سیاست های بهینه نشانه گذاری قیمت برای یک مدل موجودی با نوسانات قیمت تصادفی و گزینه برای خرید اضافی
|کد مقاله||سال انتشار||مقاله انگلیسی||ترجمه فارسی||تعداد کلمات|
|20823||2013||14 صفحه PDF||سفارش دهید||محاسبه نشده|
Publisher : Elsevier - Science Direct (الزویر - ساینس دایرکت)
Journal : International Journal of Production Economics, Volume 146, Issue 2, December 2013, Pages 620–633
In this paper, based on the analysis of empirical data of dealer and retailer prices and sales of cement – as a prototype of functional products – we develop a probabilistic inventory model for the situation when dealer′s selling price fluctuates and affects the retailer′s selling price. Demand is a function of price markup and retailer′s purchase price. Dynamic price markup policy is proposed and optimal length of replenishment cycle and order quantity is obtained. Concavity of the profit function with respect to price markup is discussed. A procurement policy which considers opportunity of purchase at a low price before the end of the optimal replenishment cycle is proposed and compared with other policies. Algorithm, numerical examples, sensitivity analysis and managerial insights are presented.
Products which have long product life cycle (PLC) and low demand uncertainty, like groceries, casual readymade garments, cement and other building materials, are termed as functional products. These are characterized by exogenous random fluctuations in dealer price (DP), stable demand and low profit margin (Fisher, 1997). Due to heavy competition, demand for such products mainly depends upon the retailer′s selling price (RSP). As the retailer′s purchase price (RPP) is not under the retailer′s control, the end user demand depends mainly on his price markup (PM) or sometimes, the markup proportion. Unlike those competitive situations where retailer may use pricing to control demand, the only control that can be exercised by the retailer on the demand for functional products is a careful choice of a competitive PM. Many retailers follow the retail fixed markup (RFM) policy of charging a fixed amount over and above the dealer selling price (DP) (Liu et al., 2009). However, practical observations indicate that (1) generally retailers replenish inventory for weeks or months, during which DP may fluctuate to values above or below the RPP; (2) retailer is governed by the business ethics that “on any day, RSP cannot be below the DP”; (3) when the DP on a day is lower than the RPP, the retailer may have to sell at a low markup; (4) retailer will not sell below his purchase price. Hence in the presence of fluctuating DP, RFM may not always be practical. In order to develop a realistic model based on which we can suggest price markup strategies to a retailer of a functional commodity in India, we have collected empirical data of price (Fig. 1) and sales (Fig. 2) of cement as an important prototype of functional product, from a retailer located in Indore (India). Full-size image (29 K) Fig. 1. Dealer′s and retailer′s price of cement (per bag). Figure options Full-size image (26 K) Fig. 2. Sales data of cement for a retailer in Indore. Figure options We have analyzed the collected data to gain insights into the important factors in order to build a viable model and made an attempt to work out the best ordering and pricing options for the retailer. Statistical analysis of the empirical data shows that the dealer prices follow two parameter exponential distribution with location parameter γ=200 and inverse scale parameter λ=0.08 (P-value of Kolmogorov–Smirnov test statistic is 0.76436). We were informed that the retailer places order every week, whereas analysis of the sales data of cement, using autocorrelation function and partial autocorrelation function, indicates that during a quarter, the series is stationary. In view of this, and the support of deterministic demand as an approximation to probabilistic demand by Netessine (2006), we consider the demand to be deterministic if length of the planning horizon is such that demand is not affected by seasonal variations. Before going on to the model and its optimization aspects, we present some of the literature related to various aspects of the model considered in this paper viz. a diversity of types of demand functions, pricing decisions and effect of change in price (selling or purchase price) on the demand rate. Time dependent demand is considered in inventory models by Urban and Baker (1997), Teng and Chang (2005), Banerjee and Sharma, 2008, Banerjee and Sharma, 2009 and Banerjee and Sharma, 2010, Bitran and Mondschein (1997), etc. Various authors consider pricing as a means of control over demand. For the newsvendor type problem, Petruzzi and Dada (1999) provide an excellent review with extensions. Other researchers have also considered price dependent demand (Chen et al., 2006, Lau and Lau, 1998, Lau and Lau, 2003, Polatoglu, 1991 and Avinadav et al., 2013). Elmaghraby and Keskinocak (2003) give a comprehensive review of the literature and practices in dynamic pricing. Continuous change in purchase price was considered by some authors. Among them, Erel (1992) considered a compound increasing unit cost due to inflation during a finite planning horizon while Khouja and Park (2003) proposed an extension of EOQ that can be used when unit cost is decreasing. Khouja et al. (2005) developed the joint replenishment problem to analyze the effect of continuous decrease or increase in unit purchasing cost on the optimal ordering frequencies. Arnold et al. (2009) used deterministic optimal control approach for optimizing the procurement and inventory policy of an enterprise that is processing a raw material when the purchasing price, holding cost, and the demand rate fluctuate over time. Banerjee and Meitei (2010) consider linearly declining selling price for the single period problem. Gavirneni (2004) considered periodic review policy for the inventory model where the purchase price of the product undergoes a Markovian transition from one period to the next. However, in Gavirneni′s model the purchase price can take values only from a finite set and the selling price is fixed whereas in practice, RSP often fluctuates due to exogenous factors (e.g., DP) and/or endogenous factors (e.g., PM). PM is one of the major tools often used by retailers for setting selling price. For a detailed discussion on PM one may refer to Liu et al., (2009). In addition to the observations at the beginning of this section regarding demand and price of functional commodities, a common observation is that fluctuating DP may result in fluctuating RSP. If DP falls below the RPP, the retailer may have to sell at a low markup but will still be at a disadvantage since he has to sell at a higher RSP compared to those retailers who purchased at a low RPP and hence sell at a lower RSP thereby generating higher demand. On a positive note, it lends the retailer an opportunity to purchase the commodity at a lower price than the RPP for his current lot and then sell at a lower RSP. This strategy of making purchase at low price while still having positive stock is similar to the practice followed in real life business, especially in share market and is termed as “additional purchase”. In addition to the issues mentioned earlier, a theoretical investigation into such a business strategy may be useful. To the best of our knowledge, fluctuating DP resulting in fluctuations in PM and RSP under the dependence of demand over RPP and PM has not yet been considered in published inventory literature. Further, no theoretical model has as yet considered this type of policy of additional purchase at reduced price when length of replenishment cycle is a decision variable. We make an attempt to address these issues in the present work. In this paper, we determine the optimal values of (1) the time epoch at which inventory level becomes zero, (2) dynamic PM – which in turn gives the optimal values of the order quantity and the RSP, and (3) the earliest time epoch for a given reduced DP at which the opportunity of additional purchase would be beneficial for the retailer. The organization of this paper is as follows: In Section 2, model, notations and assumptions are presented for the model under Policy 1. Analysis of the profit function for general demand and a particular case when demand decreases exponentially with markup proportion is presented in Section 3. In Section 4, the problem of ‘additional-purchase’ at a reduced purchase price within the optimal replenishment cycle is discussed as per Policy 2. For both the policies, Section 5 presents the algorithms for the general demand function, some numerical examples and managerial insights. Sensitivity analysis is presented in Section 6. Finally Section 7 concludes the paper.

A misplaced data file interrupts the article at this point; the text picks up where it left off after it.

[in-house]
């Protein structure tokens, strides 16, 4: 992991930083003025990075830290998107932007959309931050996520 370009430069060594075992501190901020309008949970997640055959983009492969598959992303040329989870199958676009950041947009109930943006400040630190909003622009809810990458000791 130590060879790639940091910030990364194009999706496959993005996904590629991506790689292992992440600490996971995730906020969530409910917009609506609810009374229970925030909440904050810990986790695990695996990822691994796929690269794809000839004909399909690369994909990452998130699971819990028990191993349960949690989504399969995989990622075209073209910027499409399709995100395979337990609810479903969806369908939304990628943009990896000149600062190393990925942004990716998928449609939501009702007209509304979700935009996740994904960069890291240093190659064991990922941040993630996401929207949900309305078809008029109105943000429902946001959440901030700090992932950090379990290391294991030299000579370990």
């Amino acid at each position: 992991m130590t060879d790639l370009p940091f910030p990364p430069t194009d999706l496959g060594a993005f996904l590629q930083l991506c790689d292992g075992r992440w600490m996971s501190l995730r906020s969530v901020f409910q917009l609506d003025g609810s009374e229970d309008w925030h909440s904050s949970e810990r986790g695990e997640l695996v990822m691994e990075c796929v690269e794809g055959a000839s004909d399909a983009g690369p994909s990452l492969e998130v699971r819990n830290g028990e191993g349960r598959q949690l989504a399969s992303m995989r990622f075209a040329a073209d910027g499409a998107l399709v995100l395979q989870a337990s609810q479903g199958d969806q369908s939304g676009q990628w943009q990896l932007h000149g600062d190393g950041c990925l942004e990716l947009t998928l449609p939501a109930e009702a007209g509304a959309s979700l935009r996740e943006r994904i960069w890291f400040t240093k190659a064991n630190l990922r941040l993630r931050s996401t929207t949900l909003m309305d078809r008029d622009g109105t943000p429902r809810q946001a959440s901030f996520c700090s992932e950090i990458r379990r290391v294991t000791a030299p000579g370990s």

نتیجه گیری انگلیسی
In this paper, based on the analysis of empirical data, we make an attempt to contribute to the existing inventory literature by proposing dynamic policies for setting daily values of RSP and PM as functions of the observed value of random DP on the day which conforms to business ethics. Apart from Policy 1 which is a new approach to the routine replenishment policy due to randomized pricing, we have analytically discussed a policy – which is used quite often in practice – where the retailer considers the opportunity of additional purchase at a reduced DP. For both the policies, demand is a general function of price markup and purchase price. Considering a general demand function, for Policy 1, concavity of the net profit function with respect to length of the replenishment cycle is proved and that with respect to a constant which generates PM is discussed. The insights of the model are extracted for a demand function which is exponential decreasing in markup proportion. Algorithm for obtaining optimal values of the decision variables has been presented and optimal values of selling price in terms of PM have been obtained. These algorithms have been used to obtain minimum values of time epochs as well as formulating decision rules defining – for a given RPP – the pair of values of DP and time epoch when additional purchase would be profitable. Numerical results indicate that lower the value of the reduced purchase price, earlier one can go in for additional purchase as the opportunity arises. Sensitivity analysis shows that the optimal values of decision variables are highly sensitive to the initial purchase price of the retailer and the reduced purchase price at which strategic additional-purchase is made. The values of profit functions for Policy 1 and Policy 2 increase as the demand potential and markup discount factor α increase while these decrease as the values of purchase price, holding cost, ordering cost and β increase. The proposed pricing policies differ from the usual fixed markup policy of the retailer. Numerical comparison of policies proposed in this paper with the RFM policy indicates that either one of them may be better than the RFM policy, depending upon the RPP, DP and the sensitivity of the demand function with respect to PM. This work can be extended to give a plethora of new models that may be useful in practice.